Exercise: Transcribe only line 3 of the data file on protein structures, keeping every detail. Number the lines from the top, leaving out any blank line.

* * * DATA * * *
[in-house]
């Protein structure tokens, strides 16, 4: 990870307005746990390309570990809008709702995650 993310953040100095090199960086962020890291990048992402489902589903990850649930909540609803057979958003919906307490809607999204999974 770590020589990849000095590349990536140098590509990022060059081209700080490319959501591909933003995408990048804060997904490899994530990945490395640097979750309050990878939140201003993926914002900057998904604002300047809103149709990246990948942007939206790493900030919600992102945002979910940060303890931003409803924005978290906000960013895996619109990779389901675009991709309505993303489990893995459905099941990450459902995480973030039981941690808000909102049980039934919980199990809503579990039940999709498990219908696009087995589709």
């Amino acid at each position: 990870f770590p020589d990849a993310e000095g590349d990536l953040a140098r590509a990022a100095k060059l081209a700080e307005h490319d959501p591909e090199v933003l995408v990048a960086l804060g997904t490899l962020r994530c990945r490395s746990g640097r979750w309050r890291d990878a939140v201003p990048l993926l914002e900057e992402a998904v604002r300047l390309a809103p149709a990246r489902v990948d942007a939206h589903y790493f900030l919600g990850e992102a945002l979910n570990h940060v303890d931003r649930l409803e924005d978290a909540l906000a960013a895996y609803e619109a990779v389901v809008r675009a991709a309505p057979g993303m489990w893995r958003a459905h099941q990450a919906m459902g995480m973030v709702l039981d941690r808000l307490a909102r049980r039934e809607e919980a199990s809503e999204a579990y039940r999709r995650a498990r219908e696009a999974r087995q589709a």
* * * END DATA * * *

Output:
């Amino acid at each position: 990870f770590p020589d990849a993310e000095g590349d990536l953040a140098r590509a990022a100095k060059l081209a700080e307005h490319d959501p591909e090199v933003l995408v990048a960086l804060g997904t490899l962020r994530c990945r490395s746990g640097r979750w309050r890291d990878a939140v201003p990048l993926l914002e900057e992402a998904v604002r300047l390309a809103p149709a990246r489902v990948d942007a939206h589903y790493f900030l919600g990850e992102a945002l979910n570990h940060v303890d931003r649930l409803e924005d978290a909540l906000a960013a895996y609803e619109a990779v389901v809008r675009a991709a309505p057979g993303m489990w893995r958003a459905h099941q990450a919906m459902g995480m973030v709702l039981d941690r808000l307490a909102r049980r039934e809607e919980a199990s809503e999204a579990y039940r999709r995650a498990r219908e696009a999974r087995q589709a």